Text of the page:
India’s elementary education system may be getting better at providing access to greater numbers of children, but has never really been able to answer the question, what is the measure of its success? If producing curious minds that have had exposure to life skills is the test, the system generally scores poorly, since it primarily emphasises competition, tests and scores. In spite of policy improvements, it has to contend with a significant dropout rate. In 2015, that figure stood at about 5% at the primary level and over 17% at the secondary level, with government schools affected more. So when the Right of Children to Free and Compulsory Education Act became law in 2010, it appeared to be a bulwark against the various ills that prevent continued schooling of all children up to the secondary level. The guarantee of uninterrupted schooling that the Act provides under sections 16 and 30(1) is founded on the no-detention policy until Class 8. This is a protection that should not be trifled with to compensate for the overall failure to improve the school education system, beginning with the neglect of teacher education, bad recruitment policies, and confusion over what the goals of schooling are. The decision of the Union Cabinet to scrap the no-detention policy at the elementary level, and introduce detention of students who fail a designated test in Class 5 or 6, is fraught with the danger of going back to a regime of early dropouts. Such a move can only feed the pool of cheap child labour that has been the notorious record of the school education system, and facilitate the newly liberalised norms of allowing child labour under the guise of family enterprises._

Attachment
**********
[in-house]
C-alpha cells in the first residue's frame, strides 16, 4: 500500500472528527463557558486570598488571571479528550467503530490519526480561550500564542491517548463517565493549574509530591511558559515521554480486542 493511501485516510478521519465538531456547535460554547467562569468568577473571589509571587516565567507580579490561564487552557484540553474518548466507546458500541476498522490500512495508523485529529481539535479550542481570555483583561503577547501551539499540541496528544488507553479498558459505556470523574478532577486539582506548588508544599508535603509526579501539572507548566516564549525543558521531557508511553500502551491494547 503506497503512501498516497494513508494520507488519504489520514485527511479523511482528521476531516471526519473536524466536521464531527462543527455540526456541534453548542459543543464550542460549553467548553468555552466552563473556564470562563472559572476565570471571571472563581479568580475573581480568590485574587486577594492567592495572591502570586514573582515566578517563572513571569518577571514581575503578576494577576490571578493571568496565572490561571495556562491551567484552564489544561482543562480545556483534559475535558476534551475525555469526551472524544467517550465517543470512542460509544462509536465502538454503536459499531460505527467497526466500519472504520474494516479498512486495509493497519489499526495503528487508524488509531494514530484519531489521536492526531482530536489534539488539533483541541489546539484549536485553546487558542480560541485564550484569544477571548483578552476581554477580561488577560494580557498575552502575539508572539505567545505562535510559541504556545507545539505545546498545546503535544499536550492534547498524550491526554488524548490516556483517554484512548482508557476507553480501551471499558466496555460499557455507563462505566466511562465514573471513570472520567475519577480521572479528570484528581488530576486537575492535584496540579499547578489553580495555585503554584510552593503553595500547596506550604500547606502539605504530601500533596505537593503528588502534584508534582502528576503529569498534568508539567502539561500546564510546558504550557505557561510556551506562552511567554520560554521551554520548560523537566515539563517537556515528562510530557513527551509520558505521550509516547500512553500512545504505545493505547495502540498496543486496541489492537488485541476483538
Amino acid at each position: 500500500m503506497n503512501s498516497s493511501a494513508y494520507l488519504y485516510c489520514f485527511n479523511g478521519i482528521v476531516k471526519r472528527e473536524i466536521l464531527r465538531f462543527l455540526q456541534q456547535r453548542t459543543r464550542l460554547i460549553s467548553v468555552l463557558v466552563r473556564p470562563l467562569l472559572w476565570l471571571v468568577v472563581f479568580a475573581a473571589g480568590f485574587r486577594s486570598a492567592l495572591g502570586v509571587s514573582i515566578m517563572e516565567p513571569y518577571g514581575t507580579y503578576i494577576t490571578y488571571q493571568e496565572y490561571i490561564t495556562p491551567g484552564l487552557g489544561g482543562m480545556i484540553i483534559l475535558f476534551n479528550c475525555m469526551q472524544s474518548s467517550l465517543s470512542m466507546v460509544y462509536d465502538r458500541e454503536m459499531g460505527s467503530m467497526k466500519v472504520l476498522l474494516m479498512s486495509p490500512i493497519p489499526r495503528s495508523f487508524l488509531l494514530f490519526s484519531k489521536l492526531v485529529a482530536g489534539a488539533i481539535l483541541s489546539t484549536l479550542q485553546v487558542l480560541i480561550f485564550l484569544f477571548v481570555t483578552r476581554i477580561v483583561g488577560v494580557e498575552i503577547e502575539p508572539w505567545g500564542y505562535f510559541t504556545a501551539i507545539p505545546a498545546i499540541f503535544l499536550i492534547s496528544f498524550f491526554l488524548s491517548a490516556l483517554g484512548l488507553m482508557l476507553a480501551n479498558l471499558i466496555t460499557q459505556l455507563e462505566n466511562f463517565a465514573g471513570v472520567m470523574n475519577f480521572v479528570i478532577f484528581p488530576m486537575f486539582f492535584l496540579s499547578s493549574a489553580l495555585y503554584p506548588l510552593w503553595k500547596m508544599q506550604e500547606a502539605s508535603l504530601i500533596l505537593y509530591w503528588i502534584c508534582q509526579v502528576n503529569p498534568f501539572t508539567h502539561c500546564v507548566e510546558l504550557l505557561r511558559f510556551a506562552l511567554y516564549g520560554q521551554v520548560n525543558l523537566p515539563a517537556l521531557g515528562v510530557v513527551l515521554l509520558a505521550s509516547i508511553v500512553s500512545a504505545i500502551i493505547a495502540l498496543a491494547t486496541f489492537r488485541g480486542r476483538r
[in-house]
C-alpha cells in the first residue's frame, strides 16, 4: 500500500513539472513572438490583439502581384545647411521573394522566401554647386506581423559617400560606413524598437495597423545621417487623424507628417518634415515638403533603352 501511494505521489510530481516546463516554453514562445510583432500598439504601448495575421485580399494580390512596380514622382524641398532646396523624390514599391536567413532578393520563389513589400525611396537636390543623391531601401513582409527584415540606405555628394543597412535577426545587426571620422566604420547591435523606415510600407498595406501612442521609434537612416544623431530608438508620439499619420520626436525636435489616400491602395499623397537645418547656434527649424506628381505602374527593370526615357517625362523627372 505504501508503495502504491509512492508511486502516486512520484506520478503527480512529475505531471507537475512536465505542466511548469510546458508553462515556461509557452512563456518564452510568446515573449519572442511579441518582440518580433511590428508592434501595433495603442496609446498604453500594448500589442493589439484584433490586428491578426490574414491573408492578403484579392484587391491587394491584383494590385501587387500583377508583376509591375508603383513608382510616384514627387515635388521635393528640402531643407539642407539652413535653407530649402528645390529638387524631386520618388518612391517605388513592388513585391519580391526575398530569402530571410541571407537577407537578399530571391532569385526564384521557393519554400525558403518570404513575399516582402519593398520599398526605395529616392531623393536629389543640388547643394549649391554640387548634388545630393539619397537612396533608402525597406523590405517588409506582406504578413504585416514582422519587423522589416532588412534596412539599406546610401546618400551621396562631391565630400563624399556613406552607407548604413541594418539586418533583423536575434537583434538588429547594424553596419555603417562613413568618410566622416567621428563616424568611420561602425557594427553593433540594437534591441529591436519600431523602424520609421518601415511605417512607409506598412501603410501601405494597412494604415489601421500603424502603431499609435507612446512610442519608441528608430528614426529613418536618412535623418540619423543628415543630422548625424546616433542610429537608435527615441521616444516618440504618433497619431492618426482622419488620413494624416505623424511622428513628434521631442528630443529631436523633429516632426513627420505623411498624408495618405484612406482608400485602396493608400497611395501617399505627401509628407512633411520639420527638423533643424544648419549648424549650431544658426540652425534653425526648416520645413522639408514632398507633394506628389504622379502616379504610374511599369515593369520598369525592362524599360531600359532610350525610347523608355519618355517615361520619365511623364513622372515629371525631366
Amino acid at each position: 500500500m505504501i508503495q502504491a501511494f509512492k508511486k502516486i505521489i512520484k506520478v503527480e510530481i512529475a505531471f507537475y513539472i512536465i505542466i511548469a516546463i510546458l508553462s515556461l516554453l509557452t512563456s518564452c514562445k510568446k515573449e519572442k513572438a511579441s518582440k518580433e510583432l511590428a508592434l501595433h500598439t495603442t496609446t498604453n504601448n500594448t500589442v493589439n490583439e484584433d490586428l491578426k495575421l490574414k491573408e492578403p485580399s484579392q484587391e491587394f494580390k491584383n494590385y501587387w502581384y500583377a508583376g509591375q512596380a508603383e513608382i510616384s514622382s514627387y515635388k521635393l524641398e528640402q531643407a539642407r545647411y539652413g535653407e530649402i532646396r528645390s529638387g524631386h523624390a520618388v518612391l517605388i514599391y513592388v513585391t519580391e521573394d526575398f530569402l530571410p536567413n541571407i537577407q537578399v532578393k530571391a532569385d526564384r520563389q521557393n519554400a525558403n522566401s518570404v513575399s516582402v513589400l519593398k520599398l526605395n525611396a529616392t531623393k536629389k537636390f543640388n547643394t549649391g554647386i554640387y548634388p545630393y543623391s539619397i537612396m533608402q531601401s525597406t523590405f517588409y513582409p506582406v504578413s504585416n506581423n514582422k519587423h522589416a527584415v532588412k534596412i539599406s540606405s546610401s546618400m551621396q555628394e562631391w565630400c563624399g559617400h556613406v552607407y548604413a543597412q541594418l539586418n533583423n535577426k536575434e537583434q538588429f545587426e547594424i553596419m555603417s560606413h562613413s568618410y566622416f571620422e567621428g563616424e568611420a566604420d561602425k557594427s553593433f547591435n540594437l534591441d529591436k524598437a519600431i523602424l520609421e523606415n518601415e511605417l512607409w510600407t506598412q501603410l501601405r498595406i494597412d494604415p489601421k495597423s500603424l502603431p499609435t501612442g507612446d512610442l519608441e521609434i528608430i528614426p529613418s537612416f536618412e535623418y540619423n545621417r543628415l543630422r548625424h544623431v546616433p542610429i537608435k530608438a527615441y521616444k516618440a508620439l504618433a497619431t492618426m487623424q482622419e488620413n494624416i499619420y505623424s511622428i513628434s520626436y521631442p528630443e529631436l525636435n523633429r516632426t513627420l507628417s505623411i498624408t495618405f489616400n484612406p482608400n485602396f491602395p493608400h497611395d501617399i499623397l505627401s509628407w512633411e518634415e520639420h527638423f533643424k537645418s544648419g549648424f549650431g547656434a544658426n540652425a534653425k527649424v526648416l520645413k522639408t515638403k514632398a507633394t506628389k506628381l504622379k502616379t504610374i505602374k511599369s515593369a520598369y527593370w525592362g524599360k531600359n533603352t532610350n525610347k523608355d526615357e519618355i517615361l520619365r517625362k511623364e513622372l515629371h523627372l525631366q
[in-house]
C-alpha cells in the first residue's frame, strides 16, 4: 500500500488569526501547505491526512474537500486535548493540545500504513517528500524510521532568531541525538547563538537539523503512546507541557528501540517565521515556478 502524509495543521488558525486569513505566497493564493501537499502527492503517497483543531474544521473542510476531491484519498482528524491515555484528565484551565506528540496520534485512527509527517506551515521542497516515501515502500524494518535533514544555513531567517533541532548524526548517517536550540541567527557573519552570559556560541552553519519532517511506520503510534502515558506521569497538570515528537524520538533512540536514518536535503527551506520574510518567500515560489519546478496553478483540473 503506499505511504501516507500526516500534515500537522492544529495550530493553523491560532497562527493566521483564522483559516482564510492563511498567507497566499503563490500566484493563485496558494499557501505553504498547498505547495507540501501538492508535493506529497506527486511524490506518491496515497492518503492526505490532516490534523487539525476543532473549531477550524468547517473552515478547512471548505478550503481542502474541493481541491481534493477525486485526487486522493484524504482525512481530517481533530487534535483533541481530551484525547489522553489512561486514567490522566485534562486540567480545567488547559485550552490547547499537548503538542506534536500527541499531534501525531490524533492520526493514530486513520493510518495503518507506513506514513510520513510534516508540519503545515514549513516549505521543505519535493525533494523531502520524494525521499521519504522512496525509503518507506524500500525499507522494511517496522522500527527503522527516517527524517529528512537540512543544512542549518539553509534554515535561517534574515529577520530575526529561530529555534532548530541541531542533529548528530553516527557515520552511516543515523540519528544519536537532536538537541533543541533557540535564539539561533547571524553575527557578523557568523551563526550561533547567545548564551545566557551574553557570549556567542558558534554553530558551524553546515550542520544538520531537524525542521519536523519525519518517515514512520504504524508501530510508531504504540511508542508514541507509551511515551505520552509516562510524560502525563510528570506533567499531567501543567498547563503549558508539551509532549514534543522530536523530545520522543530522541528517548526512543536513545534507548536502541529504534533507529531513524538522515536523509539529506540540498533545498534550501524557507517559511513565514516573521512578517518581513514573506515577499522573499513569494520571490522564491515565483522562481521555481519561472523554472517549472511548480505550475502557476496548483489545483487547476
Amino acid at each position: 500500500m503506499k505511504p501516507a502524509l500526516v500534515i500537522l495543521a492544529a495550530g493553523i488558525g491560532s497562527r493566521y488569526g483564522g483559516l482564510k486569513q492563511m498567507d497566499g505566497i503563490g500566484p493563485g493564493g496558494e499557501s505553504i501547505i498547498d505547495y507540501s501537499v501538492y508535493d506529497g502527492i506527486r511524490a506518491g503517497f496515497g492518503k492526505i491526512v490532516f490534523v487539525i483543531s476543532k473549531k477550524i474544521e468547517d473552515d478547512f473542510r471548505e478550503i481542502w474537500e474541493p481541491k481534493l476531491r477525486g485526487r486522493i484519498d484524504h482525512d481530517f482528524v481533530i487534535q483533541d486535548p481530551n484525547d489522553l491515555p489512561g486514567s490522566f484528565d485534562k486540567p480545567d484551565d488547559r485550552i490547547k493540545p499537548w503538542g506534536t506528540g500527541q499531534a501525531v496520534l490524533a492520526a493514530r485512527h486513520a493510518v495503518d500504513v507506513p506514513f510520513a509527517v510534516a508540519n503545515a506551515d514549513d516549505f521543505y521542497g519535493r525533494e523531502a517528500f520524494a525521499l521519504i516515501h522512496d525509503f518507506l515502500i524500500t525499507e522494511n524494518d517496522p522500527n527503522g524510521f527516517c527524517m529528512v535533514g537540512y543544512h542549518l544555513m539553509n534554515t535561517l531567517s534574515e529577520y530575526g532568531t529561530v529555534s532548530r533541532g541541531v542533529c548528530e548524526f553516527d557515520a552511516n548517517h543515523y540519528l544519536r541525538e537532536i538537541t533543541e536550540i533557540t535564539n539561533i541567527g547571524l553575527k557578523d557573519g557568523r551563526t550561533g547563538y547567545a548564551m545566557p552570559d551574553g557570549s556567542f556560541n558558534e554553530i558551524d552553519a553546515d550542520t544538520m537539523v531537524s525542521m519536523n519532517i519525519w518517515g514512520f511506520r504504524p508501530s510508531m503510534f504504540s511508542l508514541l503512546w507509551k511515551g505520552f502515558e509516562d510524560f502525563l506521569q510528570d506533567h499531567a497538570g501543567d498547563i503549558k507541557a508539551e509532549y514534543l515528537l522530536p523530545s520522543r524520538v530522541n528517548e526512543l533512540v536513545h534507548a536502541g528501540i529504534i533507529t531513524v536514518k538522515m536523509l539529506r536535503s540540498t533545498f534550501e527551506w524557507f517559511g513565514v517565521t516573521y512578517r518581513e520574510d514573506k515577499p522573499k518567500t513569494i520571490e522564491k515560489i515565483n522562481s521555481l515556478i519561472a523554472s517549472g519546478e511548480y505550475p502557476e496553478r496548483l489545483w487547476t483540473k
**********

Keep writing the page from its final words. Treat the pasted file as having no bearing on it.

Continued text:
_Building a schooling system that caters to every child without turning it into a testing factory is a challenge, but it should actually be easier in an era of robust economic growth, when there is a mismatch between the demand for a skilled adult labour force and what the system prepares the country’s youth for. Rather than detain a child early through a stigmatising test, a progressive system would open avenues for skills training after the elementary level for those who would prefer that over academic studies. Such a model has served industrial nations such as Germany for decades, raising the standard of living for all, while ensuring economic productivity. The objective is not to relegate academic attainments to a second order priority. On the contrary, the RTE Act has a provision for continuous and comprehensive evaluation, which governments have not found the time to develop scientifically. Raising the quality of classroom teaching, continuous monitoring of teacher attendance and introduction of free vocational and industrial skills training for all those with such an aptitude after elementary schooling should be the priority. Transferring the onus of performance in a narrow testing framework to children, many of whom come from underprivileged backgrounds, can only produce a less literate citizenry. A more open and liberal approach to schooling will have good long-term outcomes._

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